LONDON — British paybox BSkyB is to challenge the ruling by the government that it must drastically scale down its investment in terrestrial web ITV.
The satcaster will lodge its appeal with the Competition Appeal Tribunal on Friday.
It will argue that the Competition Commission made mistakes at key stages in assessing the case, which led to January’s ruling by business minister John Hutton that BSkyB must reduce its stake from 17.9% to below 7.5%
The Murdoch-backed paybox disputes the commission’s findings that there was a merger between BSkyB and ITV, and that the stake prevents ITV from pursuing an independent competitive strategy.
Even if a merger had taken place and ITV was no longer able to act as an independent competitor, BSkyB will argue that forcing the company to reduce the holding below 7.5% is unreasonable.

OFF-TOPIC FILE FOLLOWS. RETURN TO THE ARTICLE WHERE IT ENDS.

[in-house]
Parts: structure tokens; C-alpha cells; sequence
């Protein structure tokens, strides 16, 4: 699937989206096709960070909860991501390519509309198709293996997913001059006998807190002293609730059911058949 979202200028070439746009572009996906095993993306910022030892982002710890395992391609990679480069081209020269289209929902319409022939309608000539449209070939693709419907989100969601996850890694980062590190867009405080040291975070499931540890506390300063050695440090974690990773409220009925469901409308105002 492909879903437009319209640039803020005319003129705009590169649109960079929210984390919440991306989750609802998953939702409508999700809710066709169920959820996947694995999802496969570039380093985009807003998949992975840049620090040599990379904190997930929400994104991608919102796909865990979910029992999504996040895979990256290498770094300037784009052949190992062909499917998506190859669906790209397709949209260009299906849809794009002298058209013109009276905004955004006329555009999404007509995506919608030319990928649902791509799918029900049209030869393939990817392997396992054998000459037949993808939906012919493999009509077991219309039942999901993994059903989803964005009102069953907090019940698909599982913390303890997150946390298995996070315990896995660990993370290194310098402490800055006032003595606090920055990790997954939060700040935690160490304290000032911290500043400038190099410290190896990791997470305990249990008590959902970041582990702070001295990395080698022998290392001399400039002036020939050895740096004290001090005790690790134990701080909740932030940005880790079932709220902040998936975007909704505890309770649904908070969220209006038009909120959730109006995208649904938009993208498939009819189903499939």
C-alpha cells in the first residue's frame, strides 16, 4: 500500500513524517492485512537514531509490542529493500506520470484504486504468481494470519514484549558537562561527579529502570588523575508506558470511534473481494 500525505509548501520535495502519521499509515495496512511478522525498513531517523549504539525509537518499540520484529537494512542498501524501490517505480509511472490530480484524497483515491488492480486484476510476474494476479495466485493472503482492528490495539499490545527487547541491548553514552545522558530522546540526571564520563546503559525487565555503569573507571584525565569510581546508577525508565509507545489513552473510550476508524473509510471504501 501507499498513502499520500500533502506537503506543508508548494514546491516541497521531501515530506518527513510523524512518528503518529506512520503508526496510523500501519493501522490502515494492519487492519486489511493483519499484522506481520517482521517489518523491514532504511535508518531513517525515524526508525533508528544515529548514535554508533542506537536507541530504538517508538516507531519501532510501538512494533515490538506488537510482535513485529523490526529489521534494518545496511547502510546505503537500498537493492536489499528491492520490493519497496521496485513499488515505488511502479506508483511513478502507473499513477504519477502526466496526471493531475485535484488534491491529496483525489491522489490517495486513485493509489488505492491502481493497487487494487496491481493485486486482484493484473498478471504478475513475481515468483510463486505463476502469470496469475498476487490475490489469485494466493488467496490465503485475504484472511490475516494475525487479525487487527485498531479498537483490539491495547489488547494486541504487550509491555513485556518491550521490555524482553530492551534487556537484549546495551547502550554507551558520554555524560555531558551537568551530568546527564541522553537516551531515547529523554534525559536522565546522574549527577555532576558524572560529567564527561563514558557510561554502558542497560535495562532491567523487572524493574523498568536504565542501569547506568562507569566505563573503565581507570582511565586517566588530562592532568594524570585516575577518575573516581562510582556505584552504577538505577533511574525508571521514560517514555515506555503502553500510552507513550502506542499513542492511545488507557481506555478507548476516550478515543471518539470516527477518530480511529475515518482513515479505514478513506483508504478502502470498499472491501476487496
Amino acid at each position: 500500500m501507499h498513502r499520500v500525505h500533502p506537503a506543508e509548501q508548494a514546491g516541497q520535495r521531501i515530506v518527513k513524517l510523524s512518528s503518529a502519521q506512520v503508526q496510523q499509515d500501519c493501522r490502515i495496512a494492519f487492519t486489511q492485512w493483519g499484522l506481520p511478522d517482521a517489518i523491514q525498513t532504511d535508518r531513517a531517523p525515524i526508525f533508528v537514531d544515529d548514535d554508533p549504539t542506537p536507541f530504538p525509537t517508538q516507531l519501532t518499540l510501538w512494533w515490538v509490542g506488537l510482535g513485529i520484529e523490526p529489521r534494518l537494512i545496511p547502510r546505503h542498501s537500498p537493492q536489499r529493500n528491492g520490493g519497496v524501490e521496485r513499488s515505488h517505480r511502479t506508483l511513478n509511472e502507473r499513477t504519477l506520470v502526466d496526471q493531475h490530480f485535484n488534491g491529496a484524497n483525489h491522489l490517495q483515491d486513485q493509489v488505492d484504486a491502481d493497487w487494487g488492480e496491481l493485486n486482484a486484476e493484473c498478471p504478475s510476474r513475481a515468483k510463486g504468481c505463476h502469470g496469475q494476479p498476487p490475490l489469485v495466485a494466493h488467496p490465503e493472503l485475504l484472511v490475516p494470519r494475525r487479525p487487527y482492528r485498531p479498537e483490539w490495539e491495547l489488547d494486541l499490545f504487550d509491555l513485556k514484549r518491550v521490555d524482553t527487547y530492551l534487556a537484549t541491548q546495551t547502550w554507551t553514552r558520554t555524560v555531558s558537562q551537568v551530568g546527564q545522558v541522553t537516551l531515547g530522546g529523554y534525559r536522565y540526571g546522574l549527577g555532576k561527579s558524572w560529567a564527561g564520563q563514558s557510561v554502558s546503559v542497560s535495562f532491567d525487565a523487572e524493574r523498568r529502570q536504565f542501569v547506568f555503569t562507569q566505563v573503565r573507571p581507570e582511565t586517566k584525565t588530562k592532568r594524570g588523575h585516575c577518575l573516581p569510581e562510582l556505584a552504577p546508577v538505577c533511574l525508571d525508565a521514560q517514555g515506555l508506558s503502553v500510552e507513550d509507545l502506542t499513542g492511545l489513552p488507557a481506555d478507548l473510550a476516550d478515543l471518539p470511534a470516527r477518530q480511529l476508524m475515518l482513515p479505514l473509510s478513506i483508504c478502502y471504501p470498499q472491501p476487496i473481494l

BSkyB CEO Jeremy Darroch said: “We believe fundamentally that companies have a right to invest within a transparent framework of competition law.
“The Competition Commission has failed to meet the burden of proof required to justify its conclusions. It has built its case on a series of implausible hypotheses and has recommended an arbitrary remedy for a non-existent problem.
“The reality is that competition in this marketplace is as vigorous as ever.”
BSkyB bought a 17.9% stake in ITV in November 2006 in order to block a takeover bid from arch rival, Virgin Media, forking out around $1.8 billion.
Reducing the holding to below 7.5% would cost the company in the region of $500 million due to a dramatic fall in ITV’s stock price since BSkyB bought into the terrestrial giant.